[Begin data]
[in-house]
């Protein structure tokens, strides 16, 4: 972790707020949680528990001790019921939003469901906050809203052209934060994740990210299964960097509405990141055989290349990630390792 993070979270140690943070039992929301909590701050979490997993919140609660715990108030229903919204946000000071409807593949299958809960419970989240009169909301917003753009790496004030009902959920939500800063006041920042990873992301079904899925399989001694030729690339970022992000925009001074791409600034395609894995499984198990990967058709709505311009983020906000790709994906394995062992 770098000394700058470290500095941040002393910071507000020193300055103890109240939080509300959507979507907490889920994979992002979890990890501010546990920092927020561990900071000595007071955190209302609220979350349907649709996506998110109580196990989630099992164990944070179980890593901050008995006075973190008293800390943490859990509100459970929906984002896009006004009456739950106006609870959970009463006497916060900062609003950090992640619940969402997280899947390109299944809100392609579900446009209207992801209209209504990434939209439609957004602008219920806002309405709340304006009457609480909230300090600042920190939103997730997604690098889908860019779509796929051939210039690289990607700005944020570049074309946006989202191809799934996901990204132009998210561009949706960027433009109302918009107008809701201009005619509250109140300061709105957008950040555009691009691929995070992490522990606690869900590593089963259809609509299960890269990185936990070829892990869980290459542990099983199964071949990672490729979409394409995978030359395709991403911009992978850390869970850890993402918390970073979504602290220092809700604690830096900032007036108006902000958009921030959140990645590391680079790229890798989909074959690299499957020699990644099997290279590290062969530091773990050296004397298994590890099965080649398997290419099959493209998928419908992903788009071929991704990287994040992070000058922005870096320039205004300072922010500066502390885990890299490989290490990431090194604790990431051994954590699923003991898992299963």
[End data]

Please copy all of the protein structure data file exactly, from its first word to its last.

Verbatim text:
[in-house]
């Protein structure tokens, strides 16, 4: 972790707020949680528990001790019921939003469901906050809203052209934060994740990210299964960097509405990141055989290349990630390792 993070979270140690943070039992929301909590701050979490997993919140609660715990108030229903919204946000000071409807593949299958809960419970989240009169909301917003753009790496004030009902959920939500800063006041920042990873992301079904899925399989001694030729690339970022992000925009001074791409600034395609894995499984198990990967058709709505311009983020906000790709994906394995062992 770098000394700058470290500095941040002393910071507000020193300055103890109240939080509300959507979507907490889920994979992002979890990890501010546990920092927020561990900071000595007071955190209302609220979350349907649709996506998110109580196990989630099992164990944070179980890593901050008995006075973190008293800390943490859990509100459970929906984002896009006004009456739950106006609870959970009463006497916060900062609003950090992640619940969402997280899947390109299944809100392609579900446009209207992801209209209504990434939209439609957004602008219920806002309405709340304006009457609480909230300090600042920190939103997730997604690098889908860019779509796929051939210039690289990607700005944020570049074309946006989202191809799934996901990204132009998210561009949706960027433009109302918009107008809701201009005619509250109140300061709105957008950040555009691009691929995070992490522990606690869900590593089963259809609509299960890269990185936990070829892990869980290459542990099983199964071949990672490729979409394409995978030359395709991403911009992978850390869970850890993402918390970073979504602290220092809700604690830096900032007036108006902000958009921030959140990645590391680079790229890798989909074959690299499957020699990644099997290279590290062969530091773990050296004397298994590890099965080649398997290419099959493209998928419908992903788009071929991704990287994040992070000058922005870096320039205004300072922010500066502390885990890299490989290490990431090194604790990431051994954590699923003991898992299963």